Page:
In Annals of global health
Although Artificial Intelligence (AI) is being increasingly applied, considerable distrust about introducing "disruptive" technologies persists. Intrinsic and contextual factors influencing where and how such innovations are introduced therefore require careful scrutiny to ensure that health equity is promoted. To illustrate one such critical approach, we describe and appraise an AI application - the development of computer assisted diagnosis (CAD) to support more efficient adjudication of compensation claims from former gold miners with occupational lung disease in Southern Africa. In doing so, we apply a bio-ethical lens that considers the principles of beneficence, non-maleficence, autonomy and justice and add explicability as a core principle. We draw on the AI literature, our research on CAD validation and process efficiency, as well as apprehensions of users and stakeholders. Issues of concern included AI accuracy, biased training of AI systems, data privacy, impact on human skill development, transparency and accountability in AI use, as well as intellectual property ownership. We discuss ways in which each of these potential obstacles to successful use of CAD could be mitigated. We conclude that efforts to overcoming technical challenges in applying AI must be accompanied from the onset by attention to ensuring its ethical use.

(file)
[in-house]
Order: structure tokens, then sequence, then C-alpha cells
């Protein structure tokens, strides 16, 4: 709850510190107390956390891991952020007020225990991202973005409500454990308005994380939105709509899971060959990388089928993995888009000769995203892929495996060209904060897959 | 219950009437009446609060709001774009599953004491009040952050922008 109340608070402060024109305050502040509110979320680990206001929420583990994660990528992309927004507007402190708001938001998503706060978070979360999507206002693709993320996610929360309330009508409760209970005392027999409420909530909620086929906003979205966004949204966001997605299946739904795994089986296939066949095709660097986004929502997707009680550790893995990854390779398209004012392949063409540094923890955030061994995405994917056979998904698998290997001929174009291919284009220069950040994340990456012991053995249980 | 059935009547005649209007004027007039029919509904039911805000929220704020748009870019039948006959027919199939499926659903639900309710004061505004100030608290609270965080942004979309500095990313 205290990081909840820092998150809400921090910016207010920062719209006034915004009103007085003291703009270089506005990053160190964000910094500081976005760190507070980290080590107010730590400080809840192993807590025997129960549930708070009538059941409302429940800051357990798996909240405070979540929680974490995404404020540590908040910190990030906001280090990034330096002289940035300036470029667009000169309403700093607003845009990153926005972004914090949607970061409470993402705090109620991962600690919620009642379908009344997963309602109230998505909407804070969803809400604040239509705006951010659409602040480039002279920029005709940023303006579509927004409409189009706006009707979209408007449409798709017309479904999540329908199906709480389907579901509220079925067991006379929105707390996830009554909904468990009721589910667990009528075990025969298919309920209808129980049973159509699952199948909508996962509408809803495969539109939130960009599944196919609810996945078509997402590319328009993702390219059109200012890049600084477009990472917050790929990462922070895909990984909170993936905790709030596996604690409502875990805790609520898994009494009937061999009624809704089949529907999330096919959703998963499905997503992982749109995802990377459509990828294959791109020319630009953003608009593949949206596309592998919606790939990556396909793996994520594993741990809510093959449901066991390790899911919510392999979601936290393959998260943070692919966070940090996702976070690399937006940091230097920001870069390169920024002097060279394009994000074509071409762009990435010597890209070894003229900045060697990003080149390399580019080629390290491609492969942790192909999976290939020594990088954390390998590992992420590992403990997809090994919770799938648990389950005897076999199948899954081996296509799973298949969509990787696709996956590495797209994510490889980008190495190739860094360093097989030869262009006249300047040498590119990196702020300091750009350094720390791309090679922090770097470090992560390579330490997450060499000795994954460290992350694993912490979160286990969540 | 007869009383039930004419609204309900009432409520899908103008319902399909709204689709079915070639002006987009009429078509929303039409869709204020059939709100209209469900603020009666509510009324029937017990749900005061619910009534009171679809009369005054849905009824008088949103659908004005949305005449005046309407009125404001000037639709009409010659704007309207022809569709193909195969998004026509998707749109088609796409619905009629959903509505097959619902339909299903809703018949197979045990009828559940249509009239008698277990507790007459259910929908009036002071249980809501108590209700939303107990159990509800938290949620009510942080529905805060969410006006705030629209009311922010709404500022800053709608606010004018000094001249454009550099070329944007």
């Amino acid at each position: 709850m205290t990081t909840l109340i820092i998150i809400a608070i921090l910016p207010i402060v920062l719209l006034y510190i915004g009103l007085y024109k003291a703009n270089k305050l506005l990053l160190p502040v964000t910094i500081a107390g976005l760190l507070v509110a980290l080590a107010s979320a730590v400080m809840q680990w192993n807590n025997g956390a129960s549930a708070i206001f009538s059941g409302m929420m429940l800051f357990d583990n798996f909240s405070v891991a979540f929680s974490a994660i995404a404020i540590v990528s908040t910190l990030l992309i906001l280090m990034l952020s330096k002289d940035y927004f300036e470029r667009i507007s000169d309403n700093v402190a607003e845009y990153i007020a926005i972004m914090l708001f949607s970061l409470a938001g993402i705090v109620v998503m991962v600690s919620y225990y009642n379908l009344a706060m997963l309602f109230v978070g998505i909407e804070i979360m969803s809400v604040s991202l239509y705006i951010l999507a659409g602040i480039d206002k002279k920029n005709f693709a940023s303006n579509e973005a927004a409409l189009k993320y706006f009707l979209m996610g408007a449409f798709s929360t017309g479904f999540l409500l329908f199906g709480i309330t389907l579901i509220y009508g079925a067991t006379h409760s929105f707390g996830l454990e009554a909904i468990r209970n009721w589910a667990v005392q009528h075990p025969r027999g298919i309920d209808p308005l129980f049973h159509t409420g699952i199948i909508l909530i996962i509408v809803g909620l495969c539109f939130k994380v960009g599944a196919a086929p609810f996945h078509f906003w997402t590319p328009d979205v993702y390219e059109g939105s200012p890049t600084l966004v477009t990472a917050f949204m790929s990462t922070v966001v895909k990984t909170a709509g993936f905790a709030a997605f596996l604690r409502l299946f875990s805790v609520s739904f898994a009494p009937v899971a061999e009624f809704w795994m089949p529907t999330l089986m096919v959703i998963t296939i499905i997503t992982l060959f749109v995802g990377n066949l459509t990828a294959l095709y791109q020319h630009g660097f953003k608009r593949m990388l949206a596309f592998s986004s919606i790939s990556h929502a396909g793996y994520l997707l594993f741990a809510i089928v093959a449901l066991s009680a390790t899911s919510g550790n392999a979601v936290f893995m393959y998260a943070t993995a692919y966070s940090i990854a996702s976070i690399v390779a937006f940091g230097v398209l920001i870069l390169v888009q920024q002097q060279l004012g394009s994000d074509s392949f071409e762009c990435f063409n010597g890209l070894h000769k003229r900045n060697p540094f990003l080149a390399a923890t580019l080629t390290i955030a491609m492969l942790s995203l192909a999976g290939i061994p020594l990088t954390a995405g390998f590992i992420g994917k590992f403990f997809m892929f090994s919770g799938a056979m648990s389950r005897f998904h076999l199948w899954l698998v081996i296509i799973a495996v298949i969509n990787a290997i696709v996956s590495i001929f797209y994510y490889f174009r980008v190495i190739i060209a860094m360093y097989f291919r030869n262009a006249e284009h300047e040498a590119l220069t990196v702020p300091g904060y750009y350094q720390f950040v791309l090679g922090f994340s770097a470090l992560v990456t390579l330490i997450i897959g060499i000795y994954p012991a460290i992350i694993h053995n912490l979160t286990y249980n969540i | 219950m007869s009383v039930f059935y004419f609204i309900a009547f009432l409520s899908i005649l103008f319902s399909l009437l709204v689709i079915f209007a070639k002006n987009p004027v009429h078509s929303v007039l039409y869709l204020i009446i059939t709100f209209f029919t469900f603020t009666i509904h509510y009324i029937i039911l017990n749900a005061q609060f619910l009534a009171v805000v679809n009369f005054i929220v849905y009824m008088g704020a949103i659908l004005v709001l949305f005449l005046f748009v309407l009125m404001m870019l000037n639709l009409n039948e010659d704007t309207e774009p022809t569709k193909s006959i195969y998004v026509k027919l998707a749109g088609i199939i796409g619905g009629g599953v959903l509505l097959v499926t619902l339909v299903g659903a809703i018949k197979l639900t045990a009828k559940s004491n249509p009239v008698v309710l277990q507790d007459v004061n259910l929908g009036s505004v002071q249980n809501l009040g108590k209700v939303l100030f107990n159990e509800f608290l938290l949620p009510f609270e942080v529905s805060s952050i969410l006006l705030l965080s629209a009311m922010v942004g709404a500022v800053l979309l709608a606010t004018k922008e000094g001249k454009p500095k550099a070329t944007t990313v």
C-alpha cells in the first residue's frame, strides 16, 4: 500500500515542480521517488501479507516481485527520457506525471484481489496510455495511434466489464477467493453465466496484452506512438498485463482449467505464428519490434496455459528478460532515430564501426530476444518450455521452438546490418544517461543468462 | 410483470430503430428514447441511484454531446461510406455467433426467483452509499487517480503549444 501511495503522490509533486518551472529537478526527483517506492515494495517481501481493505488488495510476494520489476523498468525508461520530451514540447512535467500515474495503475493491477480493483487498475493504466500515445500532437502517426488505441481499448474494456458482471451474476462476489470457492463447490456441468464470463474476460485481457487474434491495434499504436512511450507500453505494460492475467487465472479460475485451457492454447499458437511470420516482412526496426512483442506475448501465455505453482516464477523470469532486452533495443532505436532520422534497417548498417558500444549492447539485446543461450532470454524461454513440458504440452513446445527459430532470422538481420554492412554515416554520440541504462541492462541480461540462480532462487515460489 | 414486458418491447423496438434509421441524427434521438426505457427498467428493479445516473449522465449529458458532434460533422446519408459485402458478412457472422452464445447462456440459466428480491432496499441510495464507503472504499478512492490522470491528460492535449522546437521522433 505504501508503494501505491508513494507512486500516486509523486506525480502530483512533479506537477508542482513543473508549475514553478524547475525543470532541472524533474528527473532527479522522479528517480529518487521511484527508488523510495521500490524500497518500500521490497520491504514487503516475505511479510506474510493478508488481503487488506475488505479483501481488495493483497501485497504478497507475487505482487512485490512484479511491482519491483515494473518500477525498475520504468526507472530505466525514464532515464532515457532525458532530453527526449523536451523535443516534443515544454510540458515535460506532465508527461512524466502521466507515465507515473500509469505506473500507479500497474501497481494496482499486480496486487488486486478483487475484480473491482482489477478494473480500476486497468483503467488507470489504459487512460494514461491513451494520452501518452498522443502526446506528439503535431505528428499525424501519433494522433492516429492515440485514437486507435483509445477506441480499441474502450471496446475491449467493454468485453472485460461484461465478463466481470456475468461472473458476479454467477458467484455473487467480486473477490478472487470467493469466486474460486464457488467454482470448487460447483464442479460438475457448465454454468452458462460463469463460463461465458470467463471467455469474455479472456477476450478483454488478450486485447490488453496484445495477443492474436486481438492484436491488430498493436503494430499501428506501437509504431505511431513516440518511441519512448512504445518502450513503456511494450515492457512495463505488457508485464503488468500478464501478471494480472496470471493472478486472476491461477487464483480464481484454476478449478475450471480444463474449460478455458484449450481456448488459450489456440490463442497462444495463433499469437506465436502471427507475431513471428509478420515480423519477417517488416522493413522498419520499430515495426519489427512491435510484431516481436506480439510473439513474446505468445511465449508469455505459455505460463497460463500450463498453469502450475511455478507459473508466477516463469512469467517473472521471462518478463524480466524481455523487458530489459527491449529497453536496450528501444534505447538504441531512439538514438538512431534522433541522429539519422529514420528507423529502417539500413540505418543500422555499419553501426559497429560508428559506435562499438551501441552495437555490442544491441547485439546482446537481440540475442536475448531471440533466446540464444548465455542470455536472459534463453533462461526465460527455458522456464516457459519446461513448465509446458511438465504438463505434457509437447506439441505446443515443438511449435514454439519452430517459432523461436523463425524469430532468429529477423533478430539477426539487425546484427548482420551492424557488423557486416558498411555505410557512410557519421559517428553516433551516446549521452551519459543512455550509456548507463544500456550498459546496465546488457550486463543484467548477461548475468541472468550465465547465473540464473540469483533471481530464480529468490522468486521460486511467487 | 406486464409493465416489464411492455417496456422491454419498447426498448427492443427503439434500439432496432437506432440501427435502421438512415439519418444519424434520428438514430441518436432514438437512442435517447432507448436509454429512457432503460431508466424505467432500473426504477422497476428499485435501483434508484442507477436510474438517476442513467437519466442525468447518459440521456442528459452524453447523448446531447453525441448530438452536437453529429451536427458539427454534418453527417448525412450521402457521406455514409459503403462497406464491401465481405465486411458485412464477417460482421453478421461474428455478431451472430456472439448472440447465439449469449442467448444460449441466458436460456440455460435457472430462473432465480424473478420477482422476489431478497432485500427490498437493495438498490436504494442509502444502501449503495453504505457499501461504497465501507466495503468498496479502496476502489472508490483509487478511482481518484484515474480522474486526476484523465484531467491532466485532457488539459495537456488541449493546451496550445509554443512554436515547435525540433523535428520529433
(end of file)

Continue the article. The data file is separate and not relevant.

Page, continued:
Spiegel Jerry M, Ehrlich Rodney, Yassi Annalee, Riera Francisco, Wilkinson James, Lockhart Karen, Barker Stephen, Kistnasamy Barry